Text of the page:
Keep funding promises to Iowa taxpayers



This past week, the Senate Republicans offered a tax bill that would slash state revenue by nearly $1.2 billion annually by reducing individual and corporate income tax payments. It would also cause reduced revenue for the 2019 budget of more than $200 million.

The state’s present 2018 Fiscal Year budget is $35 million short. That problem has not been fixed, and next year’s 2019 Fiscal Year budget has not yet been presented. That’s a problem. If this bill becomes law, it would be the largest tax reduction in Iowa history. It seems to me that such a "monumental" bill called for more careful scrutiny than we were able to give it in a week.

Senator Randy Feenstra, chairman of the tax-writing Way and Means Committee, called it a “bold step.” I think a more accurate description would be a hasty proposal that is not worth the considerable risk, so I voted against SF2383.

This bill did not see the light of day until one week ago when Senate Republicans hurried it through the committee process so that it could be voted on the floor on Wednesday. The only meeting that allowed public comment featured input from dozens of lobbyists, but only two ordinary citizens due to the hurried scheduling. That process does not create sound legislation.

Proponents of the bill are not telling us where they will find the $200 million worth of cuts the bill would cause to next year’s budget. One senator suggested that increased revenue would pay for the cuts. That was the thinking of Kansas legislators when they passed a similar plan that crashed and burned in Kansas. That fiscal mismanagement has created a crisis that has caused massive cuts to education, public safety and other vital services. Kansas legislators had to repeal the Brownback Tax cuts to avoid a complete disaster and they still have a $900 million gap in their budget.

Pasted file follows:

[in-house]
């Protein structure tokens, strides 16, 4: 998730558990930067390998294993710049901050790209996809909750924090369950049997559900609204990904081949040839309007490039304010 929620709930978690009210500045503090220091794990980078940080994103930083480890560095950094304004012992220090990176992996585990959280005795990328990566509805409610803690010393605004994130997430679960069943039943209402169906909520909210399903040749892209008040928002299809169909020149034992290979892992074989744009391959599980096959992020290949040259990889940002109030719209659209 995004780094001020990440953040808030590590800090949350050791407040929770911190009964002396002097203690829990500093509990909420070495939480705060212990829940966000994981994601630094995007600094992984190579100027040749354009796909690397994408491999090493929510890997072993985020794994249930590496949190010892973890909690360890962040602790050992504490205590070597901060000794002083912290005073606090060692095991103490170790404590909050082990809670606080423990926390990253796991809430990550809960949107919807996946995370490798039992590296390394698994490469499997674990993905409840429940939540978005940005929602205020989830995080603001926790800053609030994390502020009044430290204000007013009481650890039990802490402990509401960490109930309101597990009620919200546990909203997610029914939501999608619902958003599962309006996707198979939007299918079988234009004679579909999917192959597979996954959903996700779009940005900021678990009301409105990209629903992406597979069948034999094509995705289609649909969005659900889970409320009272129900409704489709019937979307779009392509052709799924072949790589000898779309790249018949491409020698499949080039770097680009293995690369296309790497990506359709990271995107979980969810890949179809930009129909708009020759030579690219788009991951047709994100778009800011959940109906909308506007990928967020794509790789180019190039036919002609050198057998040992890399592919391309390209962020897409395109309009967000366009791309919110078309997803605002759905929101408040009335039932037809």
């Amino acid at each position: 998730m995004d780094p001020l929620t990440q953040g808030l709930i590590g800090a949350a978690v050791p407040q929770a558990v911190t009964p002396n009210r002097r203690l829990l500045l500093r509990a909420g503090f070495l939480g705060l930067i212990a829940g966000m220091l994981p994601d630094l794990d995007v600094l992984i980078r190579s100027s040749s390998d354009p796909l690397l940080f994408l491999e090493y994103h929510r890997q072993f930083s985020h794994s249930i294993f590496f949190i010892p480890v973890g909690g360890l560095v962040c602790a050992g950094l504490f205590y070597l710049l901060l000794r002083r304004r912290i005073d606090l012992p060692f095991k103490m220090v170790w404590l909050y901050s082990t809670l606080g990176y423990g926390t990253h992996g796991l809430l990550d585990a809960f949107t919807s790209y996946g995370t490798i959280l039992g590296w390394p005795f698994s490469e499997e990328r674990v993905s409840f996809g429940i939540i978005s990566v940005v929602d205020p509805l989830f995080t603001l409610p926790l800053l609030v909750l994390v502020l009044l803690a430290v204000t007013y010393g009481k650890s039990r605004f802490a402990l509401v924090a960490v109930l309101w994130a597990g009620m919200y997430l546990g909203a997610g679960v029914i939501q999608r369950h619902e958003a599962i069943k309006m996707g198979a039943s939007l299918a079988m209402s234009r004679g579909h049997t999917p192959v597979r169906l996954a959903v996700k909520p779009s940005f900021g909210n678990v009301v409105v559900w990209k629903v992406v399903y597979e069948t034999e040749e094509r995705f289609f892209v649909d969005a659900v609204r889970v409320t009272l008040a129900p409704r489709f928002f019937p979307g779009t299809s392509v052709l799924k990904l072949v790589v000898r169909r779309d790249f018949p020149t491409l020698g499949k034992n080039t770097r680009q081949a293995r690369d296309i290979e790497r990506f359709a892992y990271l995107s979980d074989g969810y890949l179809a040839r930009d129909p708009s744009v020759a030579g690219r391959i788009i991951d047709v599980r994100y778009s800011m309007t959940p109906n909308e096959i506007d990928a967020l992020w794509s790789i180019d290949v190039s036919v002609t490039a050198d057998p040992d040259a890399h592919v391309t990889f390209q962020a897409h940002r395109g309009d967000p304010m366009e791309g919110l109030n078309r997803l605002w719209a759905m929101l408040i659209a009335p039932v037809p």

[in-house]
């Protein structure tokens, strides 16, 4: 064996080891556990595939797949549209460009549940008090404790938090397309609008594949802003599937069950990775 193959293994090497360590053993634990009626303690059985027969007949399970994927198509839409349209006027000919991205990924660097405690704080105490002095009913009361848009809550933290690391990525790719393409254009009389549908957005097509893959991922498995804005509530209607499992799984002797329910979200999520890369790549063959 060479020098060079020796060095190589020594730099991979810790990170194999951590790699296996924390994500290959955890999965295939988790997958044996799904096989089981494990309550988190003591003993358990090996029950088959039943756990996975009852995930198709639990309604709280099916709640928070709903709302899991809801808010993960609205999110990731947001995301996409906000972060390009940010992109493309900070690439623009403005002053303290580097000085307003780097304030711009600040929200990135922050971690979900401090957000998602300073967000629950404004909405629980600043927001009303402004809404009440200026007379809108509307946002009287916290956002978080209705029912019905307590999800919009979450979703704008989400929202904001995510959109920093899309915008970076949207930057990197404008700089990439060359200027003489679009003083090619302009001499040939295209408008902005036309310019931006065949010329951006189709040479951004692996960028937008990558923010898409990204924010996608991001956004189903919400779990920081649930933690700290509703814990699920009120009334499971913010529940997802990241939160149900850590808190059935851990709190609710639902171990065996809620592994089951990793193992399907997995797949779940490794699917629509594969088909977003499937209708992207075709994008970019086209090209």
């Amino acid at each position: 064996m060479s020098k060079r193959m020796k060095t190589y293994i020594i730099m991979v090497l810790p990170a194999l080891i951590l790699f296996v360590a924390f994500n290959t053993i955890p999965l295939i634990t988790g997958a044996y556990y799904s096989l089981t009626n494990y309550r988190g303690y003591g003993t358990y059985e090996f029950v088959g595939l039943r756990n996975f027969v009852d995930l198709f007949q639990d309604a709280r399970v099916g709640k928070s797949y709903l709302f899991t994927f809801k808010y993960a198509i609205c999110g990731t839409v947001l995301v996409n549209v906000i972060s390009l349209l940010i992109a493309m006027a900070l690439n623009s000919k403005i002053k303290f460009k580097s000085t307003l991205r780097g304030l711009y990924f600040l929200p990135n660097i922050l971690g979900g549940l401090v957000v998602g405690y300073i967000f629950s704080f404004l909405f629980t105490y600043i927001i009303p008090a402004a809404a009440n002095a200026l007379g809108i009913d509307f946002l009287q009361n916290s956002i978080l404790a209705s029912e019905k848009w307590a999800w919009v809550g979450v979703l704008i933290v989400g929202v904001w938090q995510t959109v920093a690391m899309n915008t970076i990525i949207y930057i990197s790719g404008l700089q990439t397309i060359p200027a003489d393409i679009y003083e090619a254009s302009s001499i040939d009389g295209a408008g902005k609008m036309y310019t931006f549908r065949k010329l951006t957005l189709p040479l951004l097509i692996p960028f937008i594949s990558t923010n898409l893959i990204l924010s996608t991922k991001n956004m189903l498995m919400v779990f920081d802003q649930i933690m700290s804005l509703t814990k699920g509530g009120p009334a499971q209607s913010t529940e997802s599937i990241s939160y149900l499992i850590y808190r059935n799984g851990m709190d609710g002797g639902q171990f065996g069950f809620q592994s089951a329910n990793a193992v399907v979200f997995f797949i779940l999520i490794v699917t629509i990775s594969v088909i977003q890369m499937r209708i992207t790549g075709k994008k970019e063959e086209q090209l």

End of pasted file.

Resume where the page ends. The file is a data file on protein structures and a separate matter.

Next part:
The “Kansas experiment” is a failure Iowa should not try to follow.

I would like to join with other sensible legislators to draft tax reform that improves Iowa’s system to be more fair; be more transparent; examine corporate tax credits; and take into consideration our present shaky budget situation.

Many aspects of the Senate tax bill make a great deal of sense. I hope that we can work together in a bipartisan way to improve this bill moving forward.

Rita Hart, D-Wheatland, represents Clinton County and northern Scott County in the Iowa Senate. To contact Sen. Hart when the Legislature is in session, call the Senate Switchboard at (515) 281-5933. Otherwise, she can be reached at (563) 210-1252. E-mail her at

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